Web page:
Skip to main content

Advanced Search

Advanced Search

Current Filters

Filter your query

Publication Types



Newsletter Article


Hospital Collaborative Reports Saving Lives, Money

By Dena Bunis, CQ HealthBeat Managing Editor

November 22, 2010 -- The Premier health care alliance, QUEST, a national collaborative of 157 hospitals working to improve quality and save money, reported that it has saved 22,164 lives and $2.13 billion over the first two years of the three-year project. The group says that if all the nation’s hospitals could replicate such results, another 64,000 lives and $23 billion could be saved each year.

"QUEST hospitals have volunteered to be a test bed for what’s possible in terms of performance improvement. These hospitals are setting new standards of excellence based on real-world experiences," Premier's president and CEO, Susan DeVore, said. "There is a national imperative to bend the health care cost curve while we continue to improve clinical quality. The hospitals in QUEST are achieving these goals. This effort testifies to the power of collaboration."

QUEST is a voluntary project that includes urban and rural, large and small, and teaching and non-teaching facilities from 34 states, including many hospitals that care for the poor and uninsured.

Using the nation's largest comparative database from Premier, QUEST participants and the Institute for Healthcare Improvement (IHI) identified the main drivers that lead to deaths, errors and excessive costs, as well as what would improve a patient’s experience in the hospital. Hospitals in QUEST are targeting those areas for improvement and are comparing themselves against one another and sharing what works best.

According to QUEST officials, when measured against Medicare data, QUEST participants had mortality rates 5 percent lower than non-participating facilities. And while inpatient care costs nationally have increased by 14 percent during the first two years of the project, the increase was just 2 percent among QUEST hospitals. In evidence-based care, QUEST participants have continued to improve performance and outperform peers by 1.5 percent, according to Hospital Compare data.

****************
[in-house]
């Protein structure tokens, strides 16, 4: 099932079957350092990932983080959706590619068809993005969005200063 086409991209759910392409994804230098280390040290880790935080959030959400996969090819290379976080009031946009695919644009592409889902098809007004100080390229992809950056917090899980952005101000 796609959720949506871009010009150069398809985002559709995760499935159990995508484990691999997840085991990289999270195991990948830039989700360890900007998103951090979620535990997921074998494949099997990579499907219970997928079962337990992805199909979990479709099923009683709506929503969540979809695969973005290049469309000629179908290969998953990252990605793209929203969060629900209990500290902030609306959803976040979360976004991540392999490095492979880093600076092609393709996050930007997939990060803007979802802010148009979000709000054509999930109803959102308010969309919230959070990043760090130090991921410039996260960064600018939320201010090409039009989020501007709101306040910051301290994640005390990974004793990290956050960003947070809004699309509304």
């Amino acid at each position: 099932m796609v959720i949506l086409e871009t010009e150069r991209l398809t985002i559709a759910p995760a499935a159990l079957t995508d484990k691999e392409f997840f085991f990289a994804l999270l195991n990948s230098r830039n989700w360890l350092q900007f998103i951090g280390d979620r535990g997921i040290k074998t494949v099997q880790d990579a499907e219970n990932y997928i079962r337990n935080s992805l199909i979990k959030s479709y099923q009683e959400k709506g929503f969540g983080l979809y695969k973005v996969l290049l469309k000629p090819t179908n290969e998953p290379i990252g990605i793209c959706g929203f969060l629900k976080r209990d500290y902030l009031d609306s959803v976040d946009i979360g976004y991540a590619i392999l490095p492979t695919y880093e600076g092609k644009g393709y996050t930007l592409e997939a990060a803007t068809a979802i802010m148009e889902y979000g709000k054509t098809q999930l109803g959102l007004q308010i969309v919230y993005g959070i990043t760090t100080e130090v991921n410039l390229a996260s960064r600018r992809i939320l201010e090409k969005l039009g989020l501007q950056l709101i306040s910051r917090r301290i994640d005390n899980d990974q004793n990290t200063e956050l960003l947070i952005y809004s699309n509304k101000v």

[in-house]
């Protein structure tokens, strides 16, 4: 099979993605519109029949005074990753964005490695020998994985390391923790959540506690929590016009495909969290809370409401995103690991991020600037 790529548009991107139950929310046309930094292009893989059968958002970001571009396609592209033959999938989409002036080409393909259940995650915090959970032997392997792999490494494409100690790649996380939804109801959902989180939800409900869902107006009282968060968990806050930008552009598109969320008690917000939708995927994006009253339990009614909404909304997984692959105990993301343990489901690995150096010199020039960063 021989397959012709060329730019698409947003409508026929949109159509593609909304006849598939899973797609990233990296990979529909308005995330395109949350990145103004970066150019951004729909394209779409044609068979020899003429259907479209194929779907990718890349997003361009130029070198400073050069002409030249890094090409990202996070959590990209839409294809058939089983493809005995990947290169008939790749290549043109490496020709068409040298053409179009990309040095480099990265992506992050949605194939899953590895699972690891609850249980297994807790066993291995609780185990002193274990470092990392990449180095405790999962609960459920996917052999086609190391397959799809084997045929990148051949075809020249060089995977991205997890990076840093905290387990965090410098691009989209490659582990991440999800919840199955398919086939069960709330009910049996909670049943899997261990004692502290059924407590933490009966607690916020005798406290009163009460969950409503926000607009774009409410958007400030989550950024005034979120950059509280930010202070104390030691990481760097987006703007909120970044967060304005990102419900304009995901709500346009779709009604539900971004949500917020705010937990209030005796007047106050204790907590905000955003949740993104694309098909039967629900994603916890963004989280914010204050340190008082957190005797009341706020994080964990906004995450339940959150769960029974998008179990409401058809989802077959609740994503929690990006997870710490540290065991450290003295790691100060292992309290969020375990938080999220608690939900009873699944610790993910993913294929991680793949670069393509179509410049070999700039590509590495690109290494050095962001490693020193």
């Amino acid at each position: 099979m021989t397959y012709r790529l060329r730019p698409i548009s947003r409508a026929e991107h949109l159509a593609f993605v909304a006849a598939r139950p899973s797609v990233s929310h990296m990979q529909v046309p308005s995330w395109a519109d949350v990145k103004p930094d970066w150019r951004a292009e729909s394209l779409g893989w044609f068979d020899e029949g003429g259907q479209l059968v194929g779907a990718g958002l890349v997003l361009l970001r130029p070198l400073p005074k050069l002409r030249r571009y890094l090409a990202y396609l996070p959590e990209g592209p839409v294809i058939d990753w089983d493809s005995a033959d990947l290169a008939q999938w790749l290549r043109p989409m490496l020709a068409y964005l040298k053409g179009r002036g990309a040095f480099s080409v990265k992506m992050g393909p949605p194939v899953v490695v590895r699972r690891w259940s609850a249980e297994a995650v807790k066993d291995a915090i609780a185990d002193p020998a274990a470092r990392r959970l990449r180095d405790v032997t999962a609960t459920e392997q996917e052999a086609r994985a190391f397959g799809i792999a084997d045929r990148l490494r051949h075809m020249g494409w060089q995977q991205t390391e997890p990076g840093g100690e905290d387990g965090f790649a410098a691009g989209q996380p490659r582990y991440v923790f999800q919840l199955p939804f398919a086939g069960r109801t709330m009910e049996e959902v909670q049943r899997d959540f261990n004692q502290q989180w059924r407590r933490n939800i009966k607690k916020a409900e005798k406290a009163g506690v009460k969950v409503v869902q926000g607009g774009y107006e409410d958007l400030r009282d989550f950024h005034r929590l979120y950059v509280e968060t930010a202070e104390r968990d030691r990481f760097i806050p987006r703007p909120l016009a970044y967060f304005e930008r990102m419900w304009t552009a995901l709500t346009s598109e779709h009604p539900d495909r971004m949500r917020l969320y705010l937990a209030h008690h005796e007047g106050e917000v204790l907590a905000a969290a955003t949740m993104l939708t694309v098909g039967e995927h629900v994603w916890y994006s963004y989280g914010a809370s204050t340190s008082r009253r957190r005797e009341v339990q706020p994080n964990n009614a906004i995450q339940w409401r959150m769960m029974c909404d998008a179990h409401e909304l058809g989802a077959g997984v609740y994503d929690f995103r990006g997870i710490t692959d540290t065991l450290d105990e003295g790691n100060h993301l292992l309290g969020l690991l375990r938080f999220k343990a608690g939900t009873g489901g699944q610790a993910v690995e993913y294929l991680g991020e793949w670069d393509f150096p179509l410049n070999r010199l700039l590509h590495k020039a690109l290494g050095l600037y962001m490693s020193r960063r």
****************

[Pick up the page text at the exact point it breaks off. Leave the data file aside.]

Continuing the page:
QUEST officials believe their data analysis has yielded results that could be applied nationwide. Their findings show:

  • Variation between the top- and bottom-performing hospitals has narrowed over time as all hospitals have improved, proving, they say, that the QUEST model can work in any hospital, regardless of size, teaching status, safety net status or geography.
  • Mortality rates among QUEST participants declined 23 percent since the baseline, with a large gain in the area of sepsis. Other conditions that drove the mortality gains included prevention of respiratory infections and cardiac care improvements.
  • In the first two years, the biggest areas to bend the health care cost curve were increased labor productivity and elimination of supply costs. However, different types of hospitals bent the curve at different rates, with small teaching hospitals making the most significant gains, followed by large non-teaching and large teaching facilities.

Going forward, the next generation of QUEST—QUEST 2.0—will add more measures and clinical conditions that track with the goals of the new health care law, officials said. These include readmissions and health measures for diabetes, obesity, mental health problems and heart failure.

QUEST says it will also look more closely at cost trends to assess why some hospitals have been so successful in controlling costs relative to others. And the collaborative plans to analyze focused clinical interventions to determine which drove the greatest levels of improvement in areas such as pneumococcal vaccination and harm prevention.

Publication Details